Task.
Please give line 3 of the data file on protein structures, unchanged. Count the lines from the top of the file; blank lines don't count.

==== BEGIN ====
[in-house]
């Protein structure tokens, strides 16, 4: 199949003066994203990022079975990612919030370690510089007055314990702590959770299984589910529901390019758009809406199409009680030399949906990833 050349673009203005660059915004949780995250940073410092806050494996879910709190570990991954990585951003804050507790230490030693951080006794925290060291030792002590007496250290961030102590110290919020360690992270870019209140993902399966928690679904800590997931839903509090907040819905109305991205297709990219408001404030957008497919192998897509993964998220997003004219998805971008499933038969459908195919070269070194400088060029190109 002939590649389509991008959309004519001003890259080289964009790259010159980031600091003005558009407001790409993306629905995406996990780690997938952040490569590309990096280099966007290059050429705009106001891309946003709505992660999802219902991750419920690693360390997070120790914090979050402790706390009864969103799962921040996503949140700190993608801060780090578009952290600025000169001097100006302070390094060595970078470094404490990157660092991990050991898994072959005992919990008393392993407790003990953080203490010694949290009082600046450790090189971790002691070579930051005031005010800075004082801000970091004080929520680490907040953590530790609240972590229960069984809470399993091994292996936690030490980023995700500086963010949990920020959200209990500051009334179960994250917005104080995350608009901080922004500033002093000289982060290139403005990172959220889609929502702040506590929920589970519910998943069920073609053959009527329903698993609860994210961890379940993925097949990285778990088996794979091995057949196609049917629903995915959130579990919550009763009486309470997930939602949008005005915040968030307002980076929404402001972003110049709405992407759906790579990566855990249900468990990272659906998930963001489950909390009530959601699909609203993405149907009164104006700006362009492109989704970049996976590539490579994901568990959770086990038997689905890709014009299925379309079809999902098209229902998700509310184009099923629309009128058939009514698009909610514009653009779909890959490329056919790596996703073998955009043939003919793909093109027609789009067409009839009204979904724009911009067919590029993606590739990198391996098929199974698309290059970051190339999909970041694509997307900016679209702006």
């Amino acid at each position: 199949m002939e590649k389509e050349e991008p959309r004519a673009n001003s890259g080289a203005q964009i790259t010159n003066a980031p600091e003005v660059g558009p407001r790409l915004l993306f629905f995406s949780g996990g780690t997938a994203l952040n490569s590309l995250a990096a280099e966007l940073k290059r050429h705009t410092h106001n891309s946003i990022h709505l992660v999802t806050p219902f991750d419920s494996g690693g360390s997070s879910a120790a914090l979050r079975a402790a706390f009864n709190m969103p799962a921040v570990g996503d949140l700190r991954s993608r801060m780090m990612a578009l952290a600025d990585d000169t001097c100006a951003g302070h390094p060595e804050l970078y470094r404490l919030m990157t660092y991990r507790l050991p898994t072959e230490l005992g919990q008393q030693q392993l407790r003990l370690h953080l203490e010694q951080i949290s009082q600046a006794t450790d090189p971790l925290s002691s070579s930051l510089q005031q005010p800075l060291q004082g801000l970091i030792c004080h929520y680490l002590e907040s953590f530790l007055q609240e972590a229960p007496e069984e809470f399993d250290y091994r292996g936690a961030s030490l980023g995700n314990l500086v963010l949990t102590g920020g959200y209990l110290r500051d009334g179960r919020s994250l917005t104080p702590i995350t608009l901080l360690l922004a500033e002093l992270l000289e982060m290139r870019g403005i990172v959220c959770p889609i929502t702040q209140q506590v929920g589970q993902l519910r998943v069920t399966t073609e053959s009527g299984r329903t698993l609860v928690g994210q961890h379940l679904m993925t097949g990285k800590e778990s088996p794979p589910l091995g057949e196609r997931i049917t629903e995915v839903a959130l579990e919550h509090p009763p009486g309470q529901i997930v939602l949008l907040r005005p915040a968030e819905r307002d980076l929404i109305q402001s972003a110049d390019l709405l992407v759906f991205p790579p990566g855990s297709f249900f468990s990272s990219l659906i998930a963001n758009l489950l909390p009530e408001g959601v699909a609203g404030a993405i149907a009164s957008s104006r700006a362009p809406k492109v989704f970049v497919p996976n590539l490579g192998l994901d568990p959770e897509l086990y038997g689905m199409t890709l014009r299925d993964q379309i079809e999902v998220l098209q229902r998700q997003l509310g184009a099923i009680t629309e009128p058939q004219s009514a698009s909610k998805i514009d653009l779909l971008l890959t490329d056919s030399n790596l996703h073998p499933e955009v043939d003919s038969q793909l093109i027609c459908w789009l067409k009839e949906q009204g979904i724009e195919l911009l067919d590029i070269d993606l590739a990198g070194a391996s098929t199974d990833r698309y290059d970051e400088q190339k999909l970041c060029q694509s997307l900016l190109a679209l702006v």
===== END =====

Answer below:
């Amino acid at each position: 199949m002939e590649k389509e050349e991008p959309r004519a673009n001003s890259g080289a203005q964009i790259t010159n003066a980031p600091e003005v660059g558009p407001r790409l915004l993306f629905f995406s949780g996990g780690t997938a994203l952040n490569s590309l995250a990096a280099e966007l940073k290059r050429h705009t410092h106001n891309s946003i990022h709505l992660v999802t806050p219902f991750d419920s494996g690693g360390s997070s879910a120790a914090l979050r079975a402790a706390f009864n709190m969103p799962a921040v570990g996503d949140l700190r991954s993608r801060m780090m990612a578009l952290a600025d990585d000169t001097c100006a951003g302070h390094p060595e804050l970078y470094r404490l919030m990157t660092y991990r507790l050991p898994t072959e230490l005992g919990q008393q030693q392993l407790r003990l370690h953080l203490e010694q951080i949290s009082q600046a006794t450790d090189p971790l925290s002691s070579s930051l510089q005031q005010p800075l060291q004082g801000l970091i030792c004080h929520y680490l002590e907040s953590f530790l007055q609240e972590a229960p007496e069984e809470f399993d250290y091994r292996g936690a961030s030490l980023g995700n314990l500086v963010l949990t102590g920020g959200y209990l110290r500051d009334g179960r919020s994250l917005t104080p702590i995350t608009l901080l360690l922004a500033e002093l992270l000289e982060m290139r870019g403005i990172v959220c959770p889609i929502t702040q209140q506590v929920g589970q993902l519910r998943v069920t399966t073609e053959s009527g299984r329903t698993l609860v928690g994210q961890h379940l679904m993925t097949g990285k800590e778990s088996p794979p589910l091995g057949e196609r997931i049917t629903e995915v839903a959130l579990e919550h509090p009763p009486g309470q529901i997930v939602l949008l907040r005005p915040a968030e819905r307002d980076l929404i109305q402001s972003a110049d390019l709405l992407v759906f991205p790579p990566g855990s297709f249900f468990s990272s990219l659906i998930a963001n758009l489950l909390p009530e408001g959601v699909a609203g404030a993405i149907a009164s957008s104006r700006a362009p809406k492109v989704f970049v497919p996976n590539l490579g192998l994901d568990p959770e897509l086990y038997g689905m199409t890709l014009r299925d993964q379309i079809e999902v998220l098209q229902r998700q997003l509310g184009a099923i009680t629309e009128p058939q004219s009514a698009s909610k998805i514009d653009l779909l971008l890959t490329d056919s030399n790596l996703h073998p499933e955009v043939d003919s038969q793909l093109i027609c459908w789009l067409k009839e949906q009204g979904i724009e195919l911009l067919d590029i070269d993606l590739a990198g070194a391996s098929t199974d990833r698309y290059d970051e400088q190339k999909l970041c060029q694509s997307l900016l190109a679209l702006v």